Sandy Bolan | Nov 23, 2012 – 4:40 PM
Jim Brown, his wife Colette and two service dogs, Daisy (on his lap), a hearing alert dog and Shep, special skills dog were forced to leave the Bluenose Fish and Chips eatery in Markham. The owner later apologized. Staff photo/Steve Somerville ‘We made a big mistake’ restaurateur says
The Accessibility for Ontarians with Disabilities Act was passed in 2005 to ensure everyone has the opportunity to fully participate in daily life.
The goal is to make Ontario fully accessible by 2025.
There are currently 1.85 million disabled Ontarians. That is one in seven.
By 2036, that number is anticipated to increase to one in five people.
The disabled will represent 40 per cent or $536 billion of total income in Ontario.
By the end of this year, Ontario businesses with 20 or more employees must provide accessible customer service.
Improved accessibility within the province can generate up to $9.6 billion in new retail spending and $1.6 billion in new tourism spending.
“Ontario’s Accessibility Standard for Customer Service is not about physical changes to your premises. It’s simply about providing good customer service to everyone,” according to the Ontario Ministry of Community and Social Services’ website.
“For organizations that persist in not meeting their obligations, the government has the power to conduct inspections, assign monetary penalties and prosecute through the courts,” according to the website.
source: Ontario Ministry of Community and Social Services’ website
The Ontario Human Rights Code defines discrimination as “unequal or different treatment or harassment that causes harm.”
The provincial legislation covers services/goods/facilities and the disabled, among others.
All Jim Brown wanted to do was get something to eat.
But now, his wife Colette, after nine years on the Whitchurch-Stouffville accessibility committee has resigned. And the couple is deciding whether or not they should file a complaint with the Ontario Human Rights Commission after being kicked out of a Markham restaurant because Mr. Brown was accompanied by his service dogs. He is paraplegic.
“If you have a law, it should have bite,” Mrs. Brown, 68, said of the Accessibility for Ontarians with Disabilities Act (AODA).
For years, the couple believed the act would punish those who do not comply with it. But that is not the case, they said.
“I’m quitting because the system is really re-abusing the people,” she said.
“It’s pretty ridiculous when you look at the person who’s the offender. There’s no consequence. It’s all up to the victim,” Mrs. Brown said.
Around noon Nov. 16, the Stouffville residents entered Hwy. 7’s Bluenose Fish and Chips restaurant, along with Mr. Brown’s two service dogs. They had just come from a medical appointment next door.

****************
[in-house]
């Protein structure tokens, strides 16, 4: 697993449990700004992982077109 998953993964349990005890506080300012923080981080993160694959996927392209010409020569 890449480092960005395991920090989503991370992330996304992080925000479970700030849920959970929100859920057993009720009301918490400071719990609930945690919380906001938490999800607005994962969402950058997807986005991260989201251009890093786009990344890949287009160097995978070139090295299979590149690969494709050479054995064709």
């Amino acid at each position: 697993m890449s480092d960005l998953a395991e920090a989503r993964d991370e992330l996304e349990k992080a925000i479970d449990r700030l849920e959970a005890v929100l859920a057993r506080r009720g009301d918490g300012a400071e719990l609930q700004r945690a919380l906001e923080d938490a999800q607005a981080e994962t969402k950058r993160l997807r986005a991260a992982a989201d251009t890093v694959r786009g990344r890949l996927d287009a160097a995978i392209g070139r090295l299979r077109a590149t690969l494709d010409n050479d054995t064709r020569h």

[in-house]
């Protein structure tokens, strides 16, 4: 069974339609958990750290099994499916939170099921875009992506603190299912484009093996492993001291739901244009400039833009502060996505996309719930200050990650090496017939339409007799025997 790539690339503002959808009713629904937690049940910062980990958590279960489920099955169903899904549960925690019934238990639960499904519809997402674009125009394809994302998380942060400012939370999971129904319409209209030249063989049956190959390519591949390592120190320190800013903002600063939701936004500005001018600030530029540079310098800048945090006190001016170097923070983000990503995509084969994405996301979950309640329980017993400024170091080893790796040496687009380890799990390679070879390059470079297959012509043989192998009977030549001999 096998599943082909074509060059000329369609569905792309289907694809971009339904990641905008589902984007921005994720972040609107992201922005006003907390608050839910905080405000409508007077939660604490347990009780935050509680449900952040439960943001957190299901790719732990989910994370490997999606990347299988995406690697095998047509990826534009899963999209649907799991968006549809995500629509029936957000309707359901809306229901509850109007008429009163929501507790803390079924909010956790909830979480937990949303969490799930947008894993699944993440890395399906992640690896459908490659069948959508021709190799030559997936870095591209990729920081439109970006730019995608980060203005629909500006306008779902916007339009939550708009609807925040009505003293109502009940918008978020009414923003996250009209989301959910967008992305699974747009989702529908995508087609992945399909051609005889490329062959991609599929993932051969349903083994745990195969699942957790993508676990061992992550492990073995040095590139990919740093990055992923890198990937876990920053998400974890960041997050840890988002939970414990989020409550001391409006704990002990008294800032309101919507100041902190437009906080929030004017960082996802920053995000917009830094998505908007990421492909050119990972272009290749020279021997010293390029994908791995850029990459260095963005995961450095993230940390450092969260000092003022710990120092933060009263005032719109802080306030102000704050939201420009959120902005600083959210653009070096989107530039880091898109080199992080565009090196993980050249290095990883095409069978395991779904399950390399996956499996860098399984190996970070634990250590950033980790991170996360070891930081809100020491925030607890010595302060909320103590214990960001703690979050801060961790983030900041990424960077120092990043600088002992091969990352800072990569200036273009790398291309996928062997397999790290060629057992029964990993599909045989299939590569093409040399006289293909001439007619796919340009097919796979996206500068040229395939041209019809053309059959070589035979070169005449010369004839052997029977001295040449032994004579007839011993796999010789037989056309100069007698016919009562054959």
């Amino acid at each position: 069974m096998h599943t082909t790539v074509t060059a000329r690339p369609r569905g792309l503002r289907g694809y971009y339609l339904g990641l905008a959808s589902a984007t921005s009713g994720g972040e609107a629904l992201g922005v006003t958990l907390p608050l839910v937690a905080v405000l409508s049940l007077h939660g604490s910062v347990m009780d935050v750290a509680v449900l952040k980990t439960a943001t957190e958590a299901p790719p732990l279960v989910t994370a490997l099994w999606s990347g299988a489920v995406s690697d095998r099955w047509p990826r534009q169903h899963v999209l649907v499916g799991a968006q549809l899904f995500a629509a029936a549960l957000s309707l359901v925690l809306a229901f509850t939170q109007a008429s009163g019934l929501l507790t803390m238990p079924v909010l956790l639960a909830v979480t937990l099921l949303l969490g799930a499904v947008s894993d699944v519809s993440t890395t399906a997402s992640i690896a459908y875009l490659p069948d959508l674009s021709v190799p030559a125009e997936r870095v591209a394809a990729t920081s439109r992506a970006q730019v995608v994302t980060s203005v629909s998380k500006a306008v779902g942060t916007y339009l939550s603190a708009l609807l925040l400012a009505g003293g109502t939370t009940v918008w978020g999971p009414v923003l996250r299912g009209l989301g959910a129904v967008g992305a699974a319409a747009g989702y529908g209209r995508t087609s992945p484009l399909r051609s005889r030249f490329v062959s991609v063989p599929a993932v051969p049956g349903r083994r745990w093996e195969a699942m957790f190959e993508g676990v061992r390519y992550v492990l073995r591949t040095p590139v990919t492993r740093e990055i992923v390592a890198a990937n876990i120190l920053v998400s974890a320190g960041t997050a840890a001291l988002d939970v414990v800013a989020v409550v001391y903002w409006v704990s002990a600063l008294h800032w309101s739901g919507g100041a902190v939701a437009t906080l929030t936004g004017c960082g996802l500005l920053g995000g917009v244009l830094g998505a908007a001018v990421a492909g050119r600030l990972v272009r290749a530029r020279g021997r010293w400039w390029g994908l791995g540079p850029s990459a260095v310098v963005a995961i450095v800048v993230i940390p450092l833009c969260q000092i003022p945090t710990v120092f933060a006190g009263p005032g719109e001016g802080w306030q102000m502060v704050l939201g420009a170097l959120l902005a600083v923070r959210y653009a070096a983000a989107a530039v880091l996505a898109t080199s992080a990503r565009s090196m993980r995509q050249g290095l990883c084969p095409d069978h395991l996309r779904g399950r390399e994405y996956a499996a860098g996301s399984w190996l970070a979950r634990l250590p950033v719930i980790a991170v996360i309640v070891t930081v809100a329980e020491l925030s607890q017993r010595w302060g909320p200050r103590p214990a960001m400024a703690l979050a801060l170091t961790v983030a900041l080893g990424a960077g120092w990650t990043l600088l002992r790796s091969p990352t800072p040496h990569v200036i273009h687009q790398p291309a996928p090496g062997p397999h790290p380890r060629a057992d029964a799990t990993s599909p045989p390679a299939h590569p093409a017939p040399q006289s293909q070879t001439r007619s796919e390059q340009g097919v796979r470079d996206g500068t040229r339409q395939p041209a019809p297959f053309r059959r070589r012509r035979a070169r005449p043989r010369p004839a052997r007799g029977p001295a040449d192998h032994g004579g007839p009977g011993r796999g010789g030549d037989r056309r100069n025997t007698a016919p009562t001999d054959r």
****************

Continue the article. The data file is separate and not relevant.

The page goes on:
When they entered the restaurant, Mr. Brown said they were verbally assaulted and told to leave by the waitress as well as the owner because of the service dogs.
Under the AODA, service dogs are allowed to go virtually everywhere their human companions are allowed. Exceptions include food preparation areas of restaurants.
The Browns thought contacting York Regional Police could potentially lead to charges.
But according to Const. Andy Pattenden, the Trespass to Property Act supersedes the AODA, therefore, the restaurant owner’s request for them to leave his property, no matter the reason, was acceptable.
“I’ve got to think it wouldn’t be good for business,” Const. Pattenden said.
According to the AODA, “If a provision of this Act, of an accessibility standard or of any other regulation conflicts with a provision of any other Act or regulation, the provision that provides the highest level of accessibility for persons with disabilities with respect to goods, services, facilities, employment, accommodation, buildings, structures or premises shall prevail.”
“The Trespass to Property Act is not applicable,” said Charlotte Wilkinson, spokesperson for the Ministry of Community and Social Services.
“It’s a human rights issue,” she said, noting the AODA’s purpose is to help organizations comply with the regulations, not enforce them.
Mr. Brown’s doctors, according to his wife, have advised against filing a human rights complaint due to his poor health.
“We need to listen to his doctors. There’s other ways we can fight. There’s other ways we can advocate,” Mrs. Brown said.
Mr. Brown told The Sun-Tribune, just a few hours after the incident, he tried explaining to the restaurateur and waitress they were service dogs, but it was to no avail.
Since then, the owner has had a change in attitude.
“We erred in judgment. We made a big mistake,” Bluenose Fish and Chips owner Nick Kiriakou told The Sun-Tribune this week.
Mr. Kiriakou said he was more concerned about appeasing the six customers who complained to him and the waitress about the dogs, than acknowledging Mr. Brown’s rights.
He said four of the six customers left.
“We’re sorry for the incident,” Mr. Kiriakou said, noting in the 20 years the business has been operating, this was the first time service dogs have tried to enter the eatery.
“It’s embarrassing and I wish we focused more on their needs,” he said.
Mr. Kiriakou may be remorseful, but it does not mean the incident is over.
York Regional Police is still investigating, as is the City of Markham’s bylaw department.
Bylaw officers do not have the authority to lay charges against Mr. Kiriakou under the provincial legislation, according to Chris Alexander, the city’s supervisor of licensing and animal services.
But the business licence can be revoked.
“This is not the right behaviour we want or expect from our licensees,” Mr. Alexander said.
“We’ll give him one opportunity and he’ll be cautioned,” he said.